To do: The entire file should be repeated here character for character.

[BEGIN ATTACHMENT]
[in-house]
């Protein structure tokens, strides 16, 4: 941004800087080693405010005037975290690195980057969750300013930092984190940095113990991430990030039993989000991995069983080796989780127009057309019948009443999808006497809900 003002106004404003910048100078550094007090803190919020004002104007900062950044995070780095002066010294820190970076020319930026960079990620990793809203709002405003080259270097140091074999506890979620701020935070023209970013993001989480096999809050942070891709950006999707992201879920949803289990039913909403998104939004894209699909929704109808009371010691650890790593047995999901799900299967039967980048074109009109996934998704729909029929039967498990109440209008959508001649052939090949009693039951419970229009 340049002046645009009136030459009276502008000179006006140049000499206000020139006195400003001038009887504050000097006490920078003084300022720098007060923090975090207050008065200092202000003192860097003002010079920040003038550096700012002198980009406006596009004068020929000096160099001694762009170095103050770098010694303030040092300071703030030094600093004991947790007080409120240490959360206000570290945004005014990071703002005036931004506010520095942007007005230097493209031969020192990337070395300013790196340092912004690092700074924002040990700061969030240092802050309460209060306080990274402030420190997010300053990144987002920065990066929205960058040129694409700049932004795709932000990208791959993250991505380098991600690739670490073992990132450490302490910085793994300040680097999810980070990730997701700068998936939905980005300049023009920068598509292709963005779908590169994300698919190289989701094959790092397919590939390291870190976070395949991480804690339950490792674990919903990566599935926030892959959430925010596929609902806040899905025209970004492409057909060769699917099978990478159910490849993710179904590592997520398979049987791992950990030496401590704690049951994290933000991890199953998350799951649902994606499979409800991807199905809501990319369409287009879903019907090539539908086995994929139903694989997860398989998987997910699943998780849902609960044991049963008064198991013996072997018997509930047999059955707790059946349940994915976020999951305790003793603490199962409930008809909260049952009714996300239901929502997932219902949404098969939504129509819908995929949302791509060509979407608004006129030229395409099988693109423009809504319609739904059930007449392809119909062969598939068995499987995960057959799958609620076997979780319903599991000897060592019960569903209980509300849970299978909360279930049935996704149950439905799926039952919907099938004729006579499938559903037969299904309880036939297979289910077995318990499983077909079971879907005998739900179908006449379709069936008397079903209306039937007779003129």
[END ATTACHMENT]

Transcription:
[in-house]
């Protein structure tokens, strides 16, 4: 941004800087080693405010005037975290690195980057969750300013930092984190940095113990991430990030039993989000991995069983080796989780127009057309019948009443999808006497809900 003002106004404003910048100078550094007090803190919020004002104007900062950044995070780095002066010294820190970076020319930026960079990620990793809203709002405003080259270097140091074999506890979620701020935070023209970013993001989480096999809050942070891709950006999707992201879920949803289990039913909403998104939004894209699909929704109808009371010691650890790593047995999901799900299967039967980048074109009109996934998704729909029929039967498990109440209008959508001649052939090949009693039951419970229009 340049002046645009009136030459009276502008000179006006140049000499206000020139006195400003001038009887504050000097006490920078003084300022720098007060923090975090207050008065200092202000003192860097003002010079920040003038550096700012002198980009406006596009004068020929000096160099001694762009170095103050770098010694303030040092300071703030030094600093004991947790007080409120240490959360206000570290945004005014990071703002005036931004506010520095942007007005230097493209031969020192990337070395300013790196340092912004690092700074924002040990700061969030240092802050309460209060306080990274402030420190997010300053990144987002920065990066929205960058040129694409700049932004795709932000990208791959993250991505380098991600690739670490073992990132450490302490910085793994300040680097999810980070990730997701700068998936939905980005300049023009920068598509292709963005779908590169994300698919190289989701094959790092397919590939390291870190976070395949991480804690339950490792674990919903990566599935926030892959959430925010596929609902806040899905025209970004492409057909060769699917099978990478159910490849993710179904590592997520398979049987791992950990030496401590704690049951994290933000991890199953998350799951649902994606499979409800991807199905809501990319369409287009879903019907090539539908086995994929139903694989997860398989998987997910699943998780849902609960044991049963008064198991013996072997018997509930047999059955707790059946349940994915976020999951305790003793603490199962409930008809909260049952009714996300239901929502997932219902949404098969939504129509819908995929949302791509060509979407608004006129030229395409099988693109423009809504319609739904059930007449392809119909062969598939068995499987995960057959799958609620076997979780319903599991000897060592019960569903209980509300849970299978909360279930049935996704149950439905799926039952919907099938004729006579499938559903037969299904309880036939297979289910077995318990499983077909079971879907005998739900179908006449379709069936008397079903209306039937007779003129």